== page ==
Once you have found out which metric is responsible for the increasing Avg. CPA of your campaign, you’ll need to find out which keyword(s) is causing this change at the overall level. If you have multiple Ad Groups running, start with the Ad Group that’s spending the most and go to the Charts tab for that Ad Group and select ‘Keyword’ on the sidebar to see the highest spending keywords for the date range of the increase. Check whether these keywords have had an increase in Avg. CPT or CR. Repeat this for the keywords that make up the majority of your spend. If you’re not having much luck in finding changes in Avg. CPT and CR metrics at a keyword level, it’s then time to look at whether the spend of low CR or high Avg. CPT keywords has increased over the period. A big increase in the daily spend of keyword(s) with a low CR and/or a high Avg. CPT can be enough to explain increases in the Avg. CPA seen overall for the campaign.
How can I Control an Increasing Avg. CPT?
The price you pay for a tap isn’t static; even with consistent CPT Bids, you can see fluctuations in the daily Avg. CPT. The most direct action you can take to lower the Avg. CPT is to lower your CPT Bids. This would be appropriate to do if you see the Avg. CPT repeatedly increase for a keyword as well as if you see a regular increase in the spend of a high Avg. CPT or low CR keyword.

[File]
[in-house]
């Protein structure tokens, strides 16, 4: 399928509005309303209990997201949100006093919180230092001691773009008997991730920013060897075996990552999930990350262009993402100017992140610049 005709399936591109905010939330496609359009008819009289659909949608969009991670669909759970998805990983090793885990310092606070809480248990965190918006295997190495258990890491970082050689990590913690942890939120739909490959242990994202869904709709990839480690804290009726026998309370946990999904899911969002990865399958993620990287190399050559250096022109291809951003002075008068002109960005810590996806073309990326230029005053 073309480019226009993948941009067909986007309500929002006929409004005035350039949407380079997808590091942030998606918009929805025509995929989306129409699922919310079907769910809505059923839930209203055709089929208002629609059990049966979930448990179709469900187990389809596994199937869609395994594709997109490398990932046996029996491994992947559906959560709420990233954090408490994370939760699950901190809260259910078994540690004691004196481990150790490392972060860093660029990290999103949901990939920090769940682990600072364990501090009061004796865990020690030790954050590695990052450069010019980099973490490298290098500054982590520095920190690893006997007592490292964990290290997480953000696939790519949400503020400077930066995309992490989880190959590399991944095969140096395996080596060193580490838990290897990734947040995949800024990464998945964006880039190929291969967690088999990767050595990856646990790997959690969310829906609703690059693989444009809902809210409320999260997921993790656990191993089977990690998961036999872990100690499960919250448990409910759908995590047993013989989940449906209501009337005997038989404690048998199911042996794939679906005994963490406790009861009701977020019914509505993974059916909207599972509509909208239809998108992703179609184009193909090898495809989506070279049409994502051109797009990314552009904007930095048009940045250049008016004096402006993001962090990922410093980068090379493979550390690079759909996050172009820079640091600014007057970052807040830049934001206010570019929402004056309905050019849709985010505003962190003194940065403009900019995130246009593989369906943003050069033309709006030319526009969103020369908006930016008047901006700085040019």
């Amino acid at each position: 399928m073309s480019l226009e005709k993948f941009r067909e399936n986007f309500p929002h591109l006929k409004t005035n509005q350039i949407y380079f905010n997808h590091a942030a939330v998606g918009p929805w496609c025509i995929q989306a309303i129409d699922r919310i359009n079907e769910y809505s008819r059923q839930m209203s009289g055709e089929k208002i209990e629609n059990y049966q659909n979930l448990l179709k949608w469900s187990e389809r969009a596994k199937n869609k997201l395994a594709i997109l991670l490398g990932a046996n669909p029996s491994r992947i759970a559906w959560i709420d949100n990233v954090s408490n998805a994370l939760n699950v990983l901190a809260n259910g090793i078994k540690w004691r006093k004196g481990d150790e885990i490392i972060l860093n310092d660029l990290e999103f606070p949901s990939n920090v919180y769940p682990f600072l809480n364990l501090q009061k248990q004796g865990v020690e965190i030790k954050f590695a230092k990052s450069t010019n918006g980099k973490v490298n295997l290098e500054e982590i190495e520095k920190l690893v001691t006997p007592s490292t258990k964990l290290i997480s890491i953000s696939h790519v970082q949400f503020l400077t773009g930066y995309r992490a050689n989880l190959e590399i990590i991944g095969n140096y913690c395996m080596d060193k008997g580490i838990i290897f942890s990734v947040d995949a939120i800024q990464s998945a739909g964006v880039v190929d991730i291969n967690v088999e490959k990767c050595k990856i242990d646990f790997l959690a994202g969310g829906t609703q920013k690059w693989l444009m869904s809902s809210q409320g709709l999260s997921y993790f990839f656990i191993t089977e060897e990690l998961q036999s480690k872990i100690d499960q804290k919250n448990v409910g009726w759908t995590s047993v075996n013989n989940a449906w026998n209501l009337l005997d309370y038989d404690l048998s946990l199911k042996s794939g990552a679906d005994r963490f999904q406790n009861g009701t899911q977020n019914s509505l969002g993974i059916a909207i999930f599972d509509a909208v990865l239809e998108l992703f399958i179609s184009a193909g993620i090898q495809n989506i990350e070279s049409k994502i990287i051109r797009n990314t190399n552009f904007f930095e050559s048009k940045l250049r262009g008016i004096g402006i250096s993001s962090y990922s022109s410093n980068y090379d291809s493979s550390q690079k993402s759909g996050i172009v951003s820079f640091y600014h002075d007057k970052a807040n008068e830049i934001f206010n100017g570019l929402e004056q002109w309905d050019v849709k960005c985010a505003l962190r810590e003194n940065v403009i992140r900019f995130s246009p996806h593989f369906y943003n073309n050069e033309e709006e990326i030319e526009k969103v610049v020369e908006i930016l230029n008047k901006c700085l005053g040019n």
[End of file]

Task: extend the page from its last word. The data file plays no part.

With regards to how much you should lower the Bid by, remember that the Avg. CPT is exactly what it says it is, an average, and that you pay up to your bid price for a tap. If the bid is reduced by too much, you’ll be unnecessarily reducing the number of Impressions you’re likely to win. The CPT Bid can be roughly calculated by multiplying the CR of the keyword by your CPA goal and adding a bit on top. For example, if I had a keyword that was generating installs at an Avg. CPA of £2.25 with a CR of 50% and my Avg. CPA goal was £1.50, I would reduce the CPT Bid to slightly higher than £0.75, perhaps £1.00.
CPT Bid = (CPA Goal * CR) + a little bit extra
CPT Bid = (£1.50 * 50%) + £0.25
CPT Bid = £1.00
Another method for decreasing your overall Avg. CPT is to bid higher on keywords that have a low Avg. CPT. While this may seem counterintuitive, if you can increase the amount these low Avg. CPT keywords spend and keep their Avg. CPT low-ish, these keywords will carry more weight in the overall averages and bring down the Avg. CPT and, therefore lower the Avg. CPA of your campaign.